Jelena Zelenović Matone is another ESM technology pioneer. A former refugee of the Yugoslav civil wars, she joined the ESM in 2014. Thanks to her technology expertise, gained from working in the private sector in Canada, she anticipated some of the ESM’s needs before they had fully emerged such as the setting up of security protocols within the information technology department. Zelenović Matone said that, in her time at the ESM, she has been given the time and scope to consider technical approaches that were still off the radar, which is testimony to the ESM’s commitment to excellence. ‘They gave me the freedom to further explore these areas, such as IT general controls, automated IT application controls, end-user computing controls, and policies and procedures that were yet to be developed at the ESM.’
The frameworks and controls she designed, along with her quarterly risk dashboards, made a strong impression on the ESM’s auditors and have become an integral part of internal oversight. Zelenović Matone also has been sought out by other international financial organisations to share technology-related internal control and audit solutions.
To share know-how and to stay abreast of the latest developments, Anev Janse is active in both public and private sector networks. Together with peer institutions, the ESM set up a financial technology forum for staff to discuss the latest trends and share best practices both online and in person.
Anev Janse is often asked to share the ESM’s experiences around the globe on becoming part of a start-up-oriented financial technology circle to keep abreast of new ideas and test products. ‘We learn and they learn,’ Anev Janse said. ‘That’s also the way to push innovation in Europe.’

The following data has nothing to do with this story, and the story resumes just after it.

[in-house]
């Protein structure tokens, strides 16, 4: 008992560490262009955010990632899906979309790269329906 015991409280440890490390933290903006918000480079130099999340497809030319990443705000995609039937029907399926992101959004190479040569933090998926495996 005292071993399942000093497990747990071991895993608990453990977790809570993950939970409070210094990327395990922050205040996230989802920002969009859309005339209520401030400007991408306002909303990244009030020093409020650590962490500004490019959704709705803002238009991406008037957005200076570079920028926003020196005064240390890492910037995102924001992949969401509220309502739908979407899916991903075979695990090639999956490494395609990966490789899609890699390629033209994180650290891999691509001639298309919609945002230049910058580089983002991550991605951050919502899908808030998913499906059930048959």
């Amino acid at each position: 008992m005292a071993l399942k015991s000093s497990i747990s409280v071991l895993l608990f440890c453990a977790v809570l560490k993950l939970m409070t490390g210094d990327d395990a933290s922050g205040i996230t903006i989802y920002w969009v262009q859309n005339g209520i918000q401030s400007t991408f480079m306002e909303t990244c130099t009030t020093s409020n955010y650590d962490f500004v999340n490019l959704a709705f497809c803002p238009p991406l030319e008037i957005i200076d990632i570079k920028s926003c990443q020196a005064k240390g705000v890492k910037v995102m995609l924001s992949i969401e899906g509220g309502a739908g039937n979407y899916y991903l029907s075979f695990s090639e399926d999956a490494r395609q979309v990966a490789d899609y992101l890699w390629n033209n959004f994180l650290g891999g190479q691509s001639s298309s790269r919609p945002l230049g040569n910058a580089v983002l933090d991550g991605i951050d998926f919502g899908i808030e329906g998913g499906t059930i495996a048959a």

30. At home in Luxembourg: a look inside the ESM’s offices

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[1] Directive 86/635/EEC of the Council of the European Communities of 8 December 1986 on the annual accounts and consolidated accounts of banks and other financial institutions, as amended by Directive2001/65/EC of 27 September 2001, by Directive2003/51/EC of 18 June 2003 and by Directive 006/46/EC of 14 June 2006.
[2] New York Times (2017), ‘Letter bomb injures worker at International Monetary Fund office in Paris’, 16 March 2017.; and BBC News, ‘Paris IMF letter bomb that injured one was sent from Greece’, 16 March 2017.
[3] (2017), ‘Dutch finance minister target of Greek parcel bomb: Report’, 21 March 2017.; (2017), ‘Dijsselbloem “mail bomb target”, says spokesman’, 22 March 2017.